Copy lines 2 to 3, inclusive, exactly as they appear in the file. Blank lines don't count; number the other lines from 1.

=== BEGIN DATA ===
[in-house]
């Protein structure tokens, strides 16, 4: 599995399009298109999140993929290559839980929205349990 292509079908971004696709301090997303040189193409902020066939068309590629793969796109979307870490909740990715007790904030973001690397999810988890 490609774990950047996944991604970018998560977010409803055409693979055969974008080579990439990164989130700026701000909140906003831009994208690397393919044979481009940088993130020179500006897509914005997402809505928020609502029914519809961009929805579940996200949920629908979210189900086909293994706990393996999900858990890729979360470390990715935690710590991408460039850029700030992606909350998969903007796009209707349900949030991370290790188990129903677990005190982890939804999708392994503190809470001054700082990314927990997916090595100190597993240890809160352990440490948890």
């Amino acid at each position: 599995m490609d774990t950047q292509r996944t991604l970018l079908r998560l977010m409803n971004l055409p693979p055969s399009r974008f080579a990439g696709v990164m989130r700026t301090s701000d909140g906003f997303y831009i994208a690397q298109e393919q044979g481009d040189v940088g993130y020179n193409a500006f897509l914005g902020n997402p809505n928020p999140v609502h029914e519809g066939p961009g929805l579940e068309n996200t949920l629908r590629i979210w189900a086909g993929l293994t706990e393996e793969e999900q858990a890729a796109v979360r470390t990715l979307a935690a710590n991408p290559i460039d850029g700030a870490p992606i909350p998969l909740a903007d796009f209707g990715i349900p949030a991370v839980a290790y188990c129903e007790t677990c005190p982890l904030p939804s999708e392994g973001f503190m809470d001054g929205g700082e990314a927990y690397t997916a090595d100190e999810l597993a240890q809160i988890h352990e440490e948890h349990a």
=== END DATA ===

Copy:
């Protein structure tokens, strides 16, 4: 599995399009298109999140993929290559839980929205349990 292509079908971004696709301090997303040189193409902020066939068309590629793969796109979307870490909740990715007790904030973001690397999810988890 490609774990950047996944991604970018998560977010409803055409693979055969974008080579990439990164989130700026701000909140906003831009994208690397393919044979481009940088993130020179500006897509914005997402809505928020609502029914519809961009929805579940996200949920629908979210189900086909293994706990393996999900858990890729979360470390990715935690710590991408460039850029700030992606909350998969903007796009209707349900949030991370290790188990129903677990005190982890939804999708392994503190809470001054700082990314927990997916090595100190597993240890809160352990440490948890």
């Amino acid at each position: 599995m490609d774990t950047q292509r996944t991604l970018l079908r998560l977010m409803n971004l055409p693979p055969s399009r974008f080579a990439g696709v990164m989130r700026t301090s701000d909140g906003f997303y831009i994208a690397q298109e393919q044979g481009d040189v940088g993130y020179n193409a500006f897509l914005g902020n997402p809505n928020p999140v609502h029914e519809g066939p961009g929805l579940e068309n996200t949920l629908r590629i979210w189900a086909g993929l293994t706990e393996e793969e999900q858990a890729a796109v979360r470390t990715l979307a935690a710590n991408p290559i460039d850029g700030a870490p992606i909350p998969l909740a903007d796009f209707g990715i349900p949030a991370v839980a290790y188990c129903e007790t677990c005190p982890l904030p939804s999708e392994g973001f503190m809470d001054g929205g700082e990314a927990y690397t997916a090595d100190e999810l597993a240890q809160i988890h352990e440490e948890h349990a």